The court ordered Rohrer and the Church to refrain from withdrawing, transferring, or using the money in the account for any purpose but for the sole benefit of the nursery, and to stop taking any action to lease out space used by the nursery under their state license. (Superior Court of the State of California, Case No CGC-18-567512 — Ruling by The Honorable Harold E. Kahn, Judge, Superior Court of California, June 26, 2018, and August 1, 2018). [Note: these documents are in the public record. It takes some digging, but you can find them here]:
But Rohrer’s behavior didn’t stop there.
Here is what the court found:
The current dispute centers on violations of nonprofit corporation codes and the church’s constitution alleged in the SAC’s seventh cause of action. Specifically, the SAC [second amended complaint] alleges “vote manipulation” by defendants to deprive church members of “the right to vote at congregation and special meetings.” (SAC 13:18-20.)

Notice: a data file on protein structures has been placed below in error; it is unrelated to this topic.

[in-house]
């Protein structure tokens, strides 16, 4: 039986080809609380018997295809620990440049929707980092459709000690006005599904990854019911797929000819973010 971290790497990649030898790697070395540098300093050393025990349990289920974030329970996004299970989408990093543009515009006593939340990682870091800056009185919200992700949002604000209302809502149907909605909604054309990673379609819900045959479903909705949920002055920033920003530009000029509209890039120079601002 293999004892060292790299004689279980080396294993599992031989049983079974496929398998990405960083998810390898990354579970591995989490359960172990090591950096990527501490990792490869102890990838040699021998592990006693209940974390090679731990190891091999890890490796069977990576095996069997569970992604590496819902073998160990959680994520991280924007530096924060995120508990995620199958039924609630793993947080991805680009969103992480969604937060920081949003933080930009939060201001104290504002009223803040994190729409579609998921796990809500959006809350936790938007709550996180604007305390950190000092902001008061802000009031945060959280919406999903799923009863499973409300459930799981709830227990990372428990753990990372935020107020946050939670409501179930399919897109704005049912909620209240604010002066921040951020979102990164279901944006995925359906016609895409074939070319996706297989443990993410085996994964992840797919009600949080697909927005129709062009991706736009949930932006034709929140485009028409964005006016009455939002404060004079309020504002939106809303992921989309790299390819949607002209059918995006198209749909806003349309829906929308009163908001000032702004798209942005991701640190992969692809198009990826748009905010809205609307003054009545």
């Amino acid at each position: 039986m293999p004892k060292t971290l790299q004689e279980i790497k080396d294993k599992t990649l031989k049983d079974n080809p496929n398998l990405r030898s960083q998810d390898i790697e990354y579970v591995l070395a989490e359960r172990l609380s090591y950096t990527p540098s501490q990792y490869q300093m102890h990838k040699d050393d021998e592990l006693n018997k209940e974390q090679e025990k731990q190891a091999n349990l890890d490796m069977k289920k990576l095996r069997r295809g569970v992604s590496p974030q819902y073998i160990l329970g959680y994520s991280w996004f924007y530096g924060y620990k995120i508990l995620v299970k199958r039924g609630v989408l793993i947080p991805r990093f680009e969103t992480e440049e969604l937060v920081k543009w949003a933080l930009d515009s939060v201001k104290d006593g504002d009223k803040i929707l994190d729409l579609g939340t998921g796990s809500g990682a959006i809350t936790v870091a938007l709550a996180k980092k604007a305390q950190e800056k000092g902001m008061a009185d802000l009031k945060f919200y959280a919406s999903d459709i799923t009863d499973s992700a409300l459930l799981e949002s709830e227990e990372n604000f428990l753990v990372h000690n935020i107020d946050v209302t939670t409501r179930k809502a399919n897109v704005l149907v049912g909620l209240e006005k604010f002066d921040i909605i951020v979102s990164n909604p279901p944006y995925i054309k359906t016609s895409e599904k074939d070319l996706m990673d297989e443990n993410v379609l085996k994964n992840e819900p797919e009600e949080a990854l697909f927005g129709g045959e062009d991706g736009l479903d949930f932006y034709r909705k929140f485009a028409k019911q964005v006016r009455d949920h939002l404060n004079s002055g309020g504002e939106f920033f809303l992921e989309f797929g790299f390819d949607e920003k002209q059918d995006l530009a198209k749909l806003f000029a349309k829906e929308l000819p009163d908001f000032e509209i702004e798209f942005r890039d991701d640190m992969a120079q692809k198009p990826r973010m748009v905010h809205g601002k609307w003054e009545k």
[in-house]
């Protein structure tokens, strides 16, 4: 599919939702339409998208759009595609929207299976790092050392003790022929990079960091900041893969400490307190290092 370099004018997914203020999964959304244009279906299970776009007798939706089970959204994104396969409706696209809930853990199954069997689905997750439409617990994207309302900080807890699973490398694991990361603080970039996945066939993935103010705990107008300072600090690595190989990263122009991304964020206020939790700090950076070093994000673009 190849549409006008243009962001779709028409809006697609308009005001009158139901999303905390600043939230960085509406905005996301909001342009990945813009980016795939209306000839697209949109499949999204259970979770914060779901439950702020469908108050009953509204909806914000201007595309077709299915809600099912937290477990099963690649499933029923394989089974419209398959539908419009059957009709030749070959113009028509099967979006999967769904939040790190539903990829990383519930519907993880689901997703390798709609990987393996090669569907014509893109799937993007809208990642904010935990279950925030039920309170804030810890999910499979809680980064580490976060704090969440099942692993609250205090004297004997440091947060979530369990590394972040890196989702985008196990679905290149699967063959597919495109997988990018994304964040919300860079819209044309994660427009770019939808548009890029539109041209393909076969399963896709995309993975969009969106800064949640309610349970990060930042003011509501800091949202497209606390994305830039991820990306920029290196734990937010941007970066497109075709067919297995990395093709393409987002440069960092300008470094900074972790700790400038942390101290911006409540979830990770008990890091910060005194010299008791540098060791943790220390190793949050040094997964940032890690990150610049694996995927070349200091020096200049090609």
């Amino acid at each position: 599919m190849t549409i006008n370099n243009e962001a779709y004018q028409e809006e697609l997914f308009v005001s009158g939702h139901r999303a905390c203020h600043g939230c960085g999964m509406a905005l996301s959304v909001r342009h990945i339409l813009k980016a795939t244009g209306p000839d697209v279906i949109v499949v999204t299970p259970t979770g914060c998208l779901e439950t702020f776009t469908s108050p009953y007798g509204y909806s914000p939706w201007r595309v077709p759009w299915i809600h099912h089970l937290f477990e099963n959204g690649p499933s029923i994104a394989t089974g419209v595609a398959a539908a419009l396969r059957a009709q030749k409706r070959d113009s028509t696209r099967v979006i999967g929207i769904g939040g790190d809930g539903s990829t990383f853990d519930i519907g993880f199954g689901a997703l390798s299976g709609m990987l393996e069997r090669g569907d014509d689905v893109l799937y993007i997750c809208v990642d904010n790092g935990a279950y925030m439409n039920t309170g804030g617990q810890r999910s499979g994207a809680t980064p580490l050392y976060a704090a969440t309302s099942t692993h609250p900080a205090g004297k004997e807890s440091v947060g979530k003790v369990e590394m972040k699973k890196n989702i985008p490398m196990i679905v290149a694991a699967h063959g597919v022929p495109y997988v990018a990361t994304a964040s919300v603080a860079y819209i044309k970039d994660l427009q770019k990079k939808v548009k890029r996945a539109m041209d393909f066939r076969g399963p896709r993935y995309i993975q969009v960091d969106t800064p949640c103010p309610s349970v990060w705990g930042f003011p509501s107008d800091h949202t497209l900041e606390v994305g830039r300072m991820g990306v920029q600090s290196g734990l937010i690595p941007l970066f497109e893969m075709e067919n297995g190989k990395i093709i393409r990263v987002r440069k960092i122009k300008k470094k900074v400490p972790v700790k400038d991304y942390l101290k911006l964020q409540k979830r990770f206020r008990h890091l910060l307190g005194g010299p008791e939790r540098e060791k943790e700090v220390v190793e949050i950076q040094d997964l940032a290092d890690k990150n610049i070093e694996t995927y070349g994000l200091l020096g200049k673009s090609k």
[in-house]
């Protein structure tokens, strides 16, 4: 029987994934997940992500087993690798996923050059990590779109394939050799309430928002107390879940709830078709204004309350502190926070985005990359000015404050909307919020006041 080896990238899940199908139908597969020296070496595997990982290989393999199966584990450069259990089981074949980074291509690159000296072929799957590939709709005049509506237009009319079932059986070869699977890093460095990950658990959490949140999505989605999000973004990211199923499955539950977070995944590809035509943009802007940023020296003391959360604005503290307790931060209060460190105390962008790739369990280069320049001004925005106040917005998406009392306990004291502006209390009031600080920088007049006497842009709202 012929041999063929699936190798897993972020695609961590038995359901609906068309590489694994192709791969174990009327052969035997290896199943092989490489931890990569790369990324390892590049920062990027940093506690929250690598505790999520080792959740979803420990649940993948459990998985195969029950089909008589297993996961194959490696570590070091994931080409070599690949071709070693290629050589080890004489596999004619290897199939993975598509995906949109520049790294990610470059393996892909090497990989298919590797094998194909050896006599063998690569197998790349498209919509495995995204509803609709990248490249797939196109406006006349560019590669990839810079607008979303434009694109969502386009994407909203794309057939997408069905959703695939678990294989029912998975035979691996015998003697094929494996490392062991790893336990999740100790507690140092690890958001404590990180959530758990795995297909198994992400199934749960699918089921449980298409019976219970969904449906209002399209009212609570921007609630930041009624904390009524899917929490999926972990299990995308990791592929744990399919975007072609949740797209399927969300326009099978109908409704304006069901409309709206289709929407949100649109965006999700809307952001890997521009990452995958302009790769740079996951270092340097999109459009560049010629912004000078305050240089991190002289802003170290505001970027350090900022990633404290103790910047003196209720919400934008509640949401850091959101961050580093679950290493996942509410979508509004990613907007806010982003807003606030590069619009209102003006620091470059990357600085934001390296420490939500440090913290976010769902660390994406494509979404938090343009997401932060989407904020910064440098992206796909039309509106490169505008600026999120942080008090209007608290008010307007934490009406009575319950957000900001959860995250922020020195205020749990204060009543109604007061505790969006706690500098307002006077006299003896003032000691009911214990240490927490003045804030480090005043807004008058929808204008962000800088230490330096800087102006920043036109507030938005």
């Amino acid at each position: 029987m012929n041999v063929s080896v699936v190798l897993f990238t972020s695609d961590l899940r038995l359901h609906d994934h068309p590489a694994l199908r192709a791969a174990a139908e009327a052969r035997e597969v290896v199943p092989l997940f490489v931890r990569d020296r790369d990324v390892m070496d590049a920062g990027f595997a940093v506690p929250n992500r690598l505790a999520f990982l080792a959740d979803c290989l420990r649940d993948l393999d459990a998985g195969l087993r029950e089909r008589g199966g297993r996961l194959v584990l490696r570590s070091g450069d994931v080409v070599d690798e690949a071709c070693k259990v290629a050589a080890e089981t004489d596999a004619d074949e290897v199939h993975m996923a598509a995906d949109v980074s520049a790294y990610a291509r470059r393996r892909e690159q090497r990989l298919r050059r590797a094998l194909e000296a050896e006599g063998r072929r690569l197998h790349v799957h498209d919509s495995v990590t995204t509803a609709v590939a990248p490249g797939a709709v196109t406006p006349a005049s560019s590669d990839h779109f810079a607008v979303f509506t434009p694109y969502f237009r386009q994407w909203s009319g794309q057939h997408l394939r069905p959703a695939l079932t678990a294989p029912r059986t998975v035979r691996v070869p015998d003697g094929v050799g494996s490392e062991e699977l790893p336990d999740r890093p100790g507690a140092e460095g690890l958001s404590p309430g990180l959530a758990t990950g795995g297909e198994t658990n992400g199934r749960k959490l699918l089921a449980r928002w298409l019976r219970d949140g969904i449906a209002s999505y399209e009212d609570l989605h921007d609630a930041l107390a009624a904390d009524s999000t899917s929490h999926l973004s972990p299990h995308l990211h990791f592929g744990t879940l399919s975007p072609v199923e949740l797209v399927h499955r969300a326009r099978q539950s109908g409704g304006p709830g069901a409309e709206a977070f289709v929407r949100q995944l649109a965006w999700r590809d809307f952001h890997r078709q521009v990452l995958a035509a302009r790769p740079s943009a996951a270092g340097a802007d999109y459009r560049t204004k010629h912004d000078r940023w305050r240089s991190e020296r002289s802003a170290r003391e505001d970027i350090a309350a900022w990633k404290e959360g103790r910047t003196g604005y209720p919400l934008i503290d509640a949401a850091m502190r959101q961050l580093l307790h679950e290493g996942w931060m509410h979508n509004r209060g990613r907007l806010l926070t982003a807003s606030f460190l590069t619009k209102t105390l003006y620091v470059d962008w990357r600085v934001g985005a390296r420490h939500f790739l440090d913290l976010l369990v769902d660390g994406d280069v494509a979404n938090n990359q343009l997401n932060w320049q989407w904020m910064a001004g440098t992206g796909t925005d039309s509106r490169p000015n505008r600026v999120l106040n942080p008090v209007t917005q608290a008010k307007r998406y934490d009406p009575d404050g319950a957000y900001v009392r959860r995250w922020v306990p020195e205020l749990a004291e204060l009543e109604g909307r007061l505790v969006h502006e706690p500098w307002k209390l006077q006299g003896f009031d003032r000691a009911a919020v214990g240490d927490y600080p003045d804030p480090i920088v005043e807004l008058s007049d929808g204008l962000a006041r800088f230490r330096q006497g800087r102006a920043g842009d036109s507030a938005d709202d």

The judge found it “reasonably probable” that plaintiffs “will prevail on the merits” among them:
First, the evidence is that Grace’s church council invented a new category of member — “Friends of the GELC” (Grace Evangelical Lutheran Church) — found nowhere in the church’s constitution, to which members were transferred in an apparent voter-suppression effort. (See Ryan Dec. Ex. B.)
Second, defendants have purported to terminate memberships in the Grace congregation for reasons others than those set out in §C8.05 of the church’s constitution. Third, defendants opine that members of other churches cannot also be Grace members, but the three sets of brackets in §C8.02(d) of Grace’s constitution indicate that this issue was not resolved when the constitution was created.
Fourth, after apparently purging plaintiffs from church voter rolls, defendants now concede that three of the six plaintiffs are, in fact, bona fide voters. (Opp. 3:21-23.)